Sure, one could simply grind some star anise or chop some Thai chile or tarragon and toss it in one’s drink. But Addition, a Seattle-based line of tinctures, lets the home bartender flavor a cocktail with exactitude, medicine dropper and all. The 25 flavors range from tarragon to horseradish to “filthy dirty”—for martinis, of course.
How’d this tall, handsome drink of water get its name, the Oaxifornia? While on vacation in Oaxaca, Mexico, the owners of the San Francisco haute-kitchenware store March were introduced to these hand-blown carafes, and it was love at first sight. (On their side, at least—carafes don’t kiss and tell.)
Stamped with a dozen recipes for classic cocktails, this durable cast brass shaker—which comes in aged bronze, silver, and brass finishes—is bound to be passed from one generation of cocktail aficionados to the next.
This cheery blue critter by Sallie Williams—one of the original artworks adorning a set of four drinking glasses—would brighten anyone’s day, says Megan McCrea, Assistant Travel Editor at Sunset. Even better, the proceeds help support the disabled artists working at Oakland’s nonprofit Creative Growth studio, where the pieces were created.
Perfect to share a home brew, this customizable Western red cedar beer caddy can also step up even the most basic six-pack.
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With a smart swiveling lid, this container is worth its salt. Olive wood salt keeper, $50;williams-sonoma.com; Bright Alaea salt, $7.50 for a 2.3-oz. jar;atthemeadow.com. (And if pink doesn't work for you, they sell a rainbow-hued array of alternative salts.)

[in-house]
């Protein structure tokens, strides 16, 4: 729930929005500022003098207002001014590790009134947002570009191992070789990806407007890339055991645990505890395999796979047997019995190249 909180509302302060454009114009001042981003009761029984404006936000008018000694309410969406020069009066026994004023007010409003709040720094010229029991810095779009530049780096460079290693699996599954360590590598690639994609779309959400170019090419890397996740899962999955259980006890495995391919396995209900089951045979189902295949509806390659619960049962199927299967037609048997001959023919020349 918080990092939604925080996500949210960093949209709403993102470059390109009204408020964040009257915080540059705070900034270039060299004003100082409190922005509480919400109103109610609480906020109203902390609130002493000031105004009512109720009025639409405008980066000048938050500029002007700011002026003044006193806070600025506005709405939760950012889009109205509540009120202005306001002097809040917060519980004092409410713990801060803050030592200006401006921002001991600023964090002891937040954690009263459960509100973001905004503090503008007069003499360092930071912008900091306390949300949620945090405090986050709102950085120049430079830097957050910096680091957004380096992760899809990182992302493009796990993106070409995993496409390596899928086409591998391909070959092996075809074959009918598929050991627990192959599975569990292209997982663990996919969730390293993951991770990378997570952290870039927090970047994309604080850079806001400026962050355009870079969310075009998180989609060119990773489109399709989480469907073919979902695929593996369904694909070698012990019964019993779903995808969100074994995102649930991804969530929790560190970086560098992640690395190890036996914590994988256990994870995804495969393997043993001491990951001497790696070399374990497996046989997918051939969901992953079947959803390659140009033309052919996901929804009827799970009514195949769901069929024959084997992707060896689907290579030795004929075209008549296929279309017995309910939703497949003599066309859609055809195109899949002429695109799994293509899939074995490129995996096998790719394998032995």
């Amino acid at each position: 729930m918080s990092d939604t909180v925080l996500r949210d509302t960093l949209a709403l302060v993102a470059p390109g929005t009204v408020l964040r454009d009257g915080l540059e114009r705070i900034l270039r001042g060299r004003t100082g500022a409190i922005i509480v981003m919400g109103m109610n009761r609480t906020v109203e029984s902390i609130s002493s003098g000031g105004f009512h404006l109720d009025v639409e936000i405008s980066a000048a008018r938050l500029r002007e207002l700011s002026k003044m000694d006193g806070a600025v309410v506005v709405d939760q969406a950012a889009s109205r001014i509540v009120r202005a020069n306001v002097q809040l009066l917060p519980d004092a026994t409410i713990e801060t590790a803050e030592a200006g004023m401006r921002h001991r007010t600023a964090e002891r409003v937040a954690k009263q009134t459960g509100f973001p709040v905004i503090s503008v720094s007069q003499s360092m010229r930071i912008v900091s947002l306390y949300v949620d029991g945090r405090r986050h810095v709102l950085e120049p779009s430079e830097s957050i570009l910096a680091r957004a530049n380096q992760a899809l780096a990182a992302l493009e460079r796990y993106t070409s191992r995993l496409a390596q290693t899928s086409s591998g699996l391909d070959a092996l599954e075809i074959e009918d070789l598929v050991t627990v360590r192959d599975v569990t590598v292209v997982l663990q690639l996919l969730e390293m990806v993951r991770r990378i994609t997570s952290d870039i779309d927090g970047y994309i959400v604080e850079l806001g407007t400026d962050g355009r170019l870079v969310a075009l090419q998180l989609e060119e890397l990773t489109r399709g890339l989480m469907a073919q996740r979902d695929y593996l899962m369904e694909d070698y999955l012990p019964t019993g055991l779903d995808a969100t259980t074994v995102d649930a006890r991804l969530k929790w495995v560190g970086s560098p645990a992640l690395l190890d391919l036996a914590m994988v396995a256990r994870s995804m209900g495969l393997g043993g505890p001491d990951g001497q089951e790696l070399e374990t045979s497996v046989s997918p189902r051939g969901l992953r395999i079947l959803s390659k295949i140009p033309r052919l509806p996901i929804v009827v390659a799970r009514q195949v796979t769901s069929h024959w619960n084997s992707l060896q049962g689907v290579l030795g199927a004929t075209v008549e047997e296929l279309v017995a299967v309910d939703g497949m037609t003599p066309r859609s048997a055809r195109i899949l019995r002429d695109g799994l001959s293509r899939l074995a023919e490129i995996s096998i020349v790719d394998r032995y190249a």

In and around Santa Maria, California, barbecuing beef over a fire of red oak logs has been a way of life since rancho days. Nowadays, the grill of choice—appropriately called a Santa Maria grill—can be raised and lowered so the meat sits just the right distance from the flames. But the models typically used in parking lots around town to serve crowds are a good 20 feet long. For the home cook, Santa Maria Grills makes a range of smaller backyard bbqs that work just the same way.
This miniature, lightweight charcoal barbecue (which doubles as a wood-burning firepit!) is great for small-space homebodies and outdoor adventurers alike.
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Artisanal salt sampler
#2 Gift Set – Six Vial Salt Sampler with Branded Wood Holder, $40; jacobsensalt.com
Harvested from the Oregon Coast, Jacobsen Salt is celebrated for its pure taste and texture. This sampler set includes the original Pure Flake Salt, as well as five infused variations for the more experimental cook: sweet onion, habanero, garlic, black pepper, and black garlic.
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Bee Local honey
Bee Local Smoked Honey Sauce and Bee Local Hot Honey, $12 each; jacobsensalt.com
Infuse comfort food like barbecue, chili, or vegetables with the perfect combo of smoky and sweet.
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Chile jelly and jam
6 jars (11 oz. each)/$60 and individually at selected stores; ojaijelly.com
Chile jelly can be wimpy, way too sweet, or both. But Ojai Jelly gets the balance just right. The Southern California company cooks up small batches, and leaves some chopped chiles in the jar for texture, medium heat, and fresh flavor. Choose from jalapeño jelly, habanero jelly, and habanero apricot jam.
Imagine the favorite campfire treat with a deluxe makeover and a holiday flavor spin. The peppermint version of the Ticket Artisan S’mores Kit includes four handcrafted chocolate grahams, peppermint-streaked marshmallows, and fine-quality milk chocolate bars coated with crushed peppermint candy. Not feeling minty? Go for the classic kit, with honey grahams, vanilla marshmallows, and plain milk chocolate.